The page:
Sorry to hear that. At least you have a Republican Governor .RINO of course, but Maryland has a big time communist as Governor who also is mentioned as Presidential material .God Help us if Governor O’Malley ever becomes President.
Christie is doing his best (I don’t consider him a RINO - he is an anti-tax, pro-life governor), but the built-in costs of our bloated gubmint workforce is strangling us. Due to property tax increase caps, it has become more stable but is still priced as though we have decent jobs (many of which have gone permanently); we’ve laid off a lot of workers, but the retirement costs of the people who’ve retired over the past decades are killing us.
I’m not familiar with the issues that are particular to Maryland; at least you get less snow...
Finally Florida’s on a good list...
Well, property is much much cheaper too. You don’t spend percentages. You spend dollars.
Low cost of living must be factored in.
These comparisons are never very accurate.
as conservative as we like to claim we are, the good old boys gouge the crap out of us with taxes.
We pay .20 per gallon in fuel tax, gas or diesel.
The property taxes are criminal, but we have to pay for the high schools for illegals, and the football stadiums to keep the college player machine fed.....
Two words: Property Taxes.”
You have that right. Value of homes for those over 65 keep increasing every year just so the tax revenues go up. Even though Austin kept saying they were going to use some of their increased revenue to decrease property taxes, all we saw happen was an increase of funding to public schools. Pathetic.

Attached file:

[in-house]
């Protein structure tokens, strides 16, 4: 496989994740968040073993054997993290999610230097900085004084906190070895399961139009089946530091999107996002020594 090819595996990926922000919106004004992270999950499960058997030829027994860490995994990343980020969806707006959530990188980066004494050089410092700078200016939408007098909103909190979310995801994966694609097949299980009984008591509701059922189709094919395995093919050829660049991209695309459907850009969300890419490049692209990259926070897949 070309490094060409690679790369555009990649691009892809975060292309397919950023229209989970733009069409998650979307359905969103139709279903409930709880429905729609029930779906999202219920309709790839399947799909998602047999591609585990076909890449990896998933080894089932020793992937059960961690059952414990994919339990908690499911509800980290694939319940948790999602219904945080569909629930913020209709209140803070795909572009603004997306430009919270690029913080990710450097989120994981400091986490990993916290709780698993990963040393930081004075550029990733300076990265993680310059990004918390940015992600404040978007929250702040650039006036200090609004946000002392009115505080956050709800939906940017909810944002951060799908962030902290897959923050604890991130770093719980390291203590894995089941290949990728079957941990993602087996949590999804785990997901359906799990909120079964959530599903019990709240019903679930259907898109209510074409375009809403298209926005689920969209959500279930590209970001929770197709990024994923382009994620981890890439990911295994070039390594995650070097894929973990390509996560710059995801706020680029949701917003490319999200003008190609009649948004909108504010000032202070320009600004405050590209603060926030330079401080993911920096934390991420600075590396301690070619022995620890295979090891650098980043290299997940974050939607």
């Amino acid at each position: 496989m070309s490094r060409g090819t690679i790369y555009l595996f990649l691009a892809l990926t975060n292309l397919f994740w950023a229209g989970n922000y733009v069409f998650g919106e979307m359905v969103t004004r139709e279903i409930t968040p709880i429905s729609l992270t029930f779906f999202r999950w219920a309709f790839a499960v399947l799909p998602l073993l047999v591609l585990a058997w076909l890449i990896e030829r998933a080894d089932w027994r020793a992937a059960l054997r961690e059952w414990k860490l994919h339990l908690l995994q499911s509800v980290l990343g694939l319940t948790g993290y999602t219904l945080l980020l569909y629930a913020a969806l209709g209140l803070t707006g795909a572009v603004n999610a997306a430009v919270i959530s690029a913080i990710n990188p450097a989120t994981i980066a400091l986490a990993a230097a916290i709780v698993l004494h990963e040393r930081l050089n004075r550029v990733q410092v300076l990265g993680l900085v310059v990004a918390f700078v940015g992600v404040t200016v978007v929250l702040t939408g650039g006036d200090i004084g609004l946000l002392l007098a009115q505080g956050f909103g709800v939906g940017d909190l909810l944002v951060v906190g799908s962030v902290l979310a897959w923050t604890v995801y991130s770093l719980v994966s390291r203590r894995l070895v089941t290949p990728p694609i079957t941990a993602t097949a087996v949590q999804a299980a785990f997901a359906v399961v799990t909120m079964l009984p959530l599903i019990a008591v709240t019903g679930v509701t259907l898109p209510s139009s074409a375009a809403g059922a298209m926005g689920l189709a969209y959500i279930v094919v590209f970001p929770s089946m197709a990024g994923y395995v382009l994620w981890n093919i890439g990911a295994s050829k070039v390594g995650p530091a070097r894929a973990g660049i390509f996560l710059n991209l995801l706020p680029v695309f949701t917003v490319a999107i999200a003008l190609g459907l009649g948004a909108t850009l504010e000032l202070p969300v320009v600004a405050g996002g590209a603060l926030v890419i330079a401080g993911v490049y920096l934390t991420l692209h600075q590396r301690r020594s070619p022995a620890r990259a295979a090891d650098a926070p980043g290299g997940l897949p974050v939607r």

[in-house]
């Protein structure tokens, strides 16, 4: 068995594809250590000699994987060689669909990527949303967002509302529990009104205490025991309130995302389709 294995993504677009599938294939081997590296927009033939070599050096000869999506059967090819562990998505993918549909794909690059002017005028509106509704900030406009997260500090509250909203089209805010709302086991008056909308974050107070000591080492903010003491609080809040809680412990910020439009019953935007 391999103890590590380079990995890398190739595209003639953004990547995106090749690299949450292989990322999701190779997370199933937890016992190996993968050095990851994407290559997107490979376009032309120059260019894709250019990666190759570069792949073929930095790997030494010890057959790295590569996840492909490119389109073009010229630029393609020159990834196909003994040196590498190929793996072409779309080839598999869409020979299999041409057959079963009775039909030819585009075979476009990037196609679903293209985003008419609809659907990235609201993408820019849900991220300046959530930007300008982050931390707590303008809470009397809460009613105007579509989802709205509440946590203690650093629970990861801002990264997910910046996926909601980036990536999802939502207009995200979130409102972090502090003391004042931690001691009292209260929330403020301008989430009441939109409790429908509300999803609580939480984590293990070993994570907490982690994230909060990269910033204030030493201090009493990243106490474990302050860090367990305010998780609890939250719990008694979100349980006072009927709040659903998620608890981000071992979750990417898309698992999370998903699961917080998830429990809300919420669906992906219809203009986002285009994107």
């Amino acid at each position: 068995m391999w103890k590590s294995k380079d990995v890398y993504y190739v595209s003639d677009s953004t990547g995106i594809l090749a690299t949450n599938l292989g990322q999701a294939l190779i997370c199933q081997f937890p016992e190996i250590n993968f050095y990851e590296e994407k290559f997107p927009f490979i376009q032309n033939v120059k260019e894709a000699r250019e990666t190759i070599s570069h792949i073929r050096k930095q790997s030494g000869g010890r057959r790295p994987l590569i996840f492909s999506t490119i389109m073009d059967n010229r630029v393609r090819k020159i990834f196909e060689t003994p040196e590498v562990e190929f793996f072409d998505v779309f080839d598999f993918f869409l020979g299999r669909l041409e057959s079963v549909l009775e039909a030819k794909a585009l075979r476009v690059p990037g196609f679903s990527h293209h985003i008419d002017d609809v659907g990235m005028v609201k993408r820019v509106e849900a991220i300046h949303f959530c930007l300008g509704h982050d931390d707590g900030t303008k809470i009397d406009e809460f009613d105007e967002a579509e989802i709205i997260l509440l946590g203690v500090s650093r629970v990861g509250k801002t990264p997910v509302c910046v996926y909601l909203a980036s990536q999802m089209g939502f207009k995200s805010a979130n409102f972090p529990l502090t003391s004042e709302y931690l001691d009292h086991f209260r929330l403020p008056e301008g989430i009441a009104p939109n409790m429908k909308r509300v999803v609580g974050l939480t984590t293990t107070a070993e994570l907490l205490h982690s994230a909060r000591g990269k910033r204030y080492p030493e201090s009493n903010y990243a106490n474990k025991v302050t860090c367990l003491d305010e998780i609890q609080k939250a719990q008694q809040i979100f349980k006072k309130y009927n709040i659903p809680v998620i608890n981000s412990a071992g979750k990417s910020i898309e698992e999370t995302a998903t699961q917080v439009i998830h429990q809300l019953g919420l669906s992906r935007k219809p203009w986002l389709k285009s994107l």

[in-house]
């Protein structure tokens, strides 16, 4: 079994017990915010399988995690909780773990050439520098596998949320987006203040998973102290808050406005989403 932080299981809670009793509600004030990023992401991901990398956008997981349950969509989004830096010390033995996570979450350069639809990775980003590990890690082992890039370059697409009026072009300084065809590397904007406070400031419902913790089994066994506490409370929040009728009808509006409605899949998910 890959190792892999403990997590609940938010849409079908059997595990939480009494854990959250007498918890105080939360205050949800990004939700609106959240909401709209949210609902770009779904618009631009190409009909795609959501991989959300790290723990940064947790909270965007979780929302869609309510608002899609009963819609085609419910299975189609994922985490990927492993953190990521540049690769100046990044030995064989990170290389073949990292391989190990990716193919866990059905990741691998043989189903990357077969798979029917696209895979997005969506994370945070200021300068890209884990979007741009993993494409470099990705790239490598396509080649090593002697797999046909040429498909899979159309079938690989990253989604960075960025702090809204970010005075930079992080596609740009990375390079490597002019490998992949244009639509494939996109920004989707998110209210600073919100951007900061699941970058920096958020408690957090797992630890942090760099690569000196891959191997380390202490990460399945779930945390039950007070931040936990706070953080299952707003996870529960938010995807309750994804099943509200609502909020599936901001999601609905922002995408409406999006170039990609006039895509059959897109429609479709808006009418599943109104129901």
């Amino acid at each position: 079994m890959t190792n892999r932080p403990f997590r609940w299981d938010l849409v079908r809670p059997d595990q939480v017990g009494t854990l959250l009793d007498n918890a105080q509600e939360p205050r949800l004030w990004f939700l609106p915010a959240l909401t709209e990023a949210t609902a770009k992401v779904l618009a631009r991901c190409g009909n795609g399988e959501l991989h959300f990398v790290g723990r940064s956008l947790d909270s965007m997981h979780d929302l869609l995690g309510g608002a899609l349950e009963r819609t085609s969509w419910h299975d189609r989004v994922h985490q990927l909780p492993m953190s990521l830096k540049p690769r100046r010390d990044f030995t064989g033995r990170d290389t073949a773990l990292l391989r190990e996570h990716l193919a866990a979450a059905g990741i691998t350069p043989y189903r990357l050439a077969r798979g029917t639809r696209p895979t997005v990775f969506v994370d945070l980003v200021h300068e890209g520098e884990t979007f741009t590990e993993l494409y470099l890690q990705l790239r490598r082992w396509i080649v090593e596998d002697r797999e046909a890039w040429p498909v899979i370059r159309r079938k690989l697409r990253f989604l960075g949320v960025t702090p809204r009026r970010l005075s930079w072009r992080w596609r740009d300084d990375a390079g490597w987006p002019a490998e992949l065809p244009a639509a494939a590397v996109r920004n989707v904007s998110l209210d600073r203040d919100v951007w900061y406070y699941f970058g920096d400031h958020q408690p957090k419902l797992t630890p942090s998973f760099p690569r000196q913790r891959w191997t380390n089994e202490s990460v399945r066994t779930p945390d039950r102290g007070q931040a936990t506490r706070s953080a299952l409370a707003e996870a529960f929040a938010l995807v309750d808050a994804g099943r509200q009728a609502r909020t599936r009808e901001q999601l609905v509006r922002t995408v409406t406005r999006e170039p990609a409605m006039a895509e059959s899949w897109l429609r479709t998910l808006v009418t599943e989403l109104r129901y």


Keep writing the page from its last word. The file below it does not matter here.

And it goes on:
I lived in Nh from ‘87-90. I owned a small house on an acre of land.
I then moved to MA, bout a house twice the size and half the property.
My property taxes in MA exceeded those in NH in 2003. 13 years.
The 5.5% income tax sucked, but the final hit on my cash flow was negligible. Plus in NH I got no services: no sanitation, sewer, no fire, and marginal police coverage.
New Hampshire is no bargain.
I wasn’t surprised at all. While Texas has no state income tax, we get slammed on property taxes, vehicle “registration” fees, 8.25% sales tax, etc. The good thing is, most of those taxes are fully in the control of the taxpayer. For instance, I may be able to afford the price of a $500K house, but choose not to purchase it because of the high taxes (thereby avoiding taxes). In states with an income tax, it’s taken off the top with no choice being made by the resident.
A few years back, I went through everything I paid in a year to get an idea of all the taxes I paid in Texas. I forget the percentage of my income, but the total amount paid was an eye opener - driver license renew fee, CHL fee, fees on water bill (fire dept, surface water conservation, etc.), hunting/fishing license, taxes on phone, cable, and electric bills, property taxes, sales tax, toll roads, etc. The list is a mile long. Heck, there are even fees charged at the doors of strip clubs that go back to the state to pay for abused women. Then, add federal taxes on top of that.
But even though we Texans pay a lot of taxes on the side, we also have a MUCH lower cost of living here. My Houston area house (4 BR, 2 BA, 2300 sq ft, swimming pool) would cost in the millions in CA - for me, $200K. Add on to that lower gas and food prices and the picture gets rosier.
Folks in Nebraska are wondering about that,too.
“But even though we Texans pay a lot of taxes on the side, we also have a MUCH lower cost of living here. My Houston area house (4 BR, 2 BA, 2300 sq ft, swimming pool) would cost in the millions in CA - for me, $200K. “
I paid $305,000.00 for a 2 BR,2 BA condo here in MA. I’d get out of here but it’s too late for me.
From the taxfoundation.org: New York and Nebraska have tax benefit recapture, by which many high-income taxpayers pay their top tax rate on all income, not just on amounts above the bracket threshold